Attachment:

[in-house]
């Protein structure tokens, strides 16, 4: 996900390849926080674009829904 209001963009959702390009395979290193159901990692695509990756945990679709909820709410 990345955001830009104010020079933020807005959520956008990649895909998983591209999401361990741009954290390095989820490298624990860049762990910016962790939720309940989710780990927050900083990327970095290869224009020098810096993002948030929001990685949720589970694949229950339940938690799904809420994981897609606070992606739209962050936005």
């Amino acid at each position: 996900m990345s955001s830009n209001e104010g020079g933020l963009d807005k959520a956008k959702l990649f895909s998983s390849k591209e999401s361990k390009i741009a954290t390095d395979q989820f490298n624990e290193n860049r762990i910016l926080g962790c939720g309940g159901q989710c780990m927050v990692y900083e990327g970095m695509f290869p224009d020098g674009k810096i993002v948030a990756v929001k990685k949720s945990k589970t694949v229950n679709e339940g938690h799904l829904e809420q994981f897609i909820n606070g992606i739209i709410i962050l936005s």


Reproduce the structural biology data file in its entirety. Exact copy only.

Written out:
[in-house]
């Protein structure tokens, strides 16, 4: 996900390849926080674009829904 209001963009959702390009395979290193159901990692695509990756945990679709909820709410 990345955001830009104010020079933020807005959520956008990649895909998983591209999401361990741009954290390095989820490298624990860049762990910016962790939720309940989710780990927050900083990327970095290869224009020098810096993002948030929001990685949720589970694949229950339940938690799904809420994981897609606070992606739209962050936005």
């Amino acid at each position: 996900m990345s955001s830009n209001e104010g020079g933020l963009d807005k959520a956008k959702l990649f895909s998983s390849k591209e999401s361990k390009i741009a954290t390095d395979q989820f490298n624990e290193n860049r762990i910016l926080g962790c939720g309940g159901q989710c780990m927050v990692y900083e990327g970095m695509f290869p224009d020098g674009k810096i993002v948030a990756v929001k990685k949720s945990k589970t694949v229950n679709e339940g938690h799904l829904e809420q994981f897609i909820n606070g992606i739209i709410i962050l936005s």